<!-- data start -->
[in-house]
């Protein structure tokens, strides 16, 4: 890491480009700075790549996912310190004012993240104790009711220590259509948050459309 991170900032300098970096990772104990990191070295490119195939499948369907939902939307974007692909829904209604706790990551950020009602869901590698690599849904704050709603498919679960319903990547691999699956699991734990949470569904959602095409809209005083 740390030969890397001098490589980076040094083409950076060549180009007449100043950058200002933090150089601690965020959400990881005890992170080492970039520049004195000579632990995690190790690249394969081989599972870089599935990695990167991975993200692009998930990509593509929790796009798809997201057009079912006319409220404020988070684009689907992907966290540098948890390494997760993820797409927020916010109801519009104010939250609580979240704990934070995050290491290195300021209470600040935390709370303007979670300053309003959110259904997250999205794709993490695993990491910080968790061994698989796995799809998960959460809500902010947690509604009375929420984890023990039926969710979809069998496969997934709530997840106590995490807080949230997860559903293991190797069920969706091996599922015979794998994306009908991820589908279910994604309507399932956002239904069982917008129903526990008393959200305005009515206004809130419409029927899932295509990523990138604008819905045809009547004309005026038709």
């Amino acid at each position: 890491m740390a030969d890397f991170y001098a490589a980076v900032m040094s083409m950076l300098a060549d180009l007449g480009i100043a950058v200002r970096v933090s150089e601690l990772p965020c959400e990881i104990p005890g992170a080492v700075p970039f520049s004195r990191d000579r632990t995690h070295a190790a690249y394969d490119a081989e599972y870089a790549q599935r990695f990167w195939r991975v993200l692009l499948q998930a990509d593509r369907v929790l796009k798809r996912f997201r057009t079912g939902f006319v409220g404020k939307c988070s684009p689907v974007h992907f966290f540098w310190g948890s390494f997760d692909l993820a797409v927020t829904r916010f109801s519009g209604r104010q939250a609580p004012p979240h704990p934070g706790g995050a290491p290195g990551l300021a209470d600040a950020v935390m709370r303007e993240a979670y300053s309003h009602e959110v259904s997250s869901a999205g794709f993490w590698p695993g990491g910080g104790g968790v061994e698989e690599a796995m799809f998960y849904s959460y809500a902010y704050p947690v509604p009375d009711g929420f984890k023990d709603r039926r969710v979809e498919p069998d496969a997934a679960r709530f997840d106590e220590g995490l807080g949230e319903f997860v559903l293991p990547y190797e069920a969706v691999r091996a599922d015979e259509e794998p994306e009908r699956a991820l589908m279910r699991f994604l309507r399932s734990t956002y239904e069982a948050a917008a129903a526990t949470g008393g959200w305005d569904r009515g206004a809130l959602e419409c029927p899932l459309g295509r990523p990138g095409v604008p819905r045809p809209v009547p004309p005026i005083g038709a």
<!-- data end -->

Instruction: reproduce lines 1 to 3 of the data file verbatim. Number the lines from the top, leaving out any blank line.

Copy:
[in-house]
């Protein structure tokens, strides 16, 4: 890491480009700075790549996912310190004012993240104790009711220590259509948050459309 991170900032300098970096990772104990990191070295490119195939499948369907939902939307974007692909829904209604706790990551950020009602869901590698690599849904704050709603498919679960319903990547691999699956699991734990949470569904959602095409809209005083 740390030969890397001098490589980076040094083409950076060549180009007449100043950058200002933090150089601690965020959400990881005890992170080492970039520049004195000579632990995690190790690249394969081989599972870089599935990695990167991975993200692009998930990509593509929790796009798809997201057009079912006319409220404020988070684009689907992907966290540098948890390494997760993820797409927020916010109801519009104010939250609580979240704990934070995050290491290195300021209470600040935390709370303007979670300053309003959110259904997250999205794709993490695993990491910080968790061994698989796995799809998960959460809500902010947690509604009375929420984890023990039926969710979809069998496969997934709530997840106590995490807080949230997860559903293991190797069920969706091996599922015979794998994306009908991820589908279910994604309507399932956002239904069982917008129903526990008393959200305005009515206004809130419409029927899932295509990523990138604008819905045809009547004309005026038709």
């Amino acid at each position: 890491m740390a030969d890397f991170y001098a490589a980076v900032m040094s083409m950076l300098a060549d180009l007449g480009i100043a950058v200002r970096v933090s150089e601690l990772p965020c959400e990881i104990p005890g992170a080492v700075p970039f520049s004195r990191d000579r632990t995690h070295a190790a690249y394969d490119a081989e599972y870089a790549q599935r990695f990167w195939r991975v993200l692009l499948q998930a990509d593509r369907v929790l796009k798809r996912f997201r057009t079912g939902f006319v409220g404020k939307c988070s684009p689907v974007h992907f966290f540098w310190g948890s390494f997760d692909l993820a797409v927020t829904r916010f109801s519009g209604r104010q939250a609580p004012p979240h704990p934070g706790g995050a290491p290195g990551l300021a209470d600040a950020v935390m709370r303007e993240a979670y300053s309003h009602e959110v259904s997250s869901a999205g794709f993490w590698p695993g990491g910080g104790g968790v061994e698989e690599a796995m799809f998960y849904s959460y809500a902010y704050p947690v509604p009375d009711g929420f984890k023990d709603r039926r969710v979809e498919p069998d496969a997934a679960r709530f997840d106590e220590g995490l807080g949230e319903f997860v559903l293991p990547y190797e069920a969706v691999r091996a599922d015979e259509e794998p994306e009908r699956a991820l589908m279910r699991f994604l309507r399932s734990t956002y239904e069982a948050a917008a129903a526990t949470g008393g959200w305005d569904r009515g206004a809130l959602e419409c029927p899932l459309g295509r990523p990138g095409v604008p819905r045809p809209v009547p004309p005026i005083g038709a």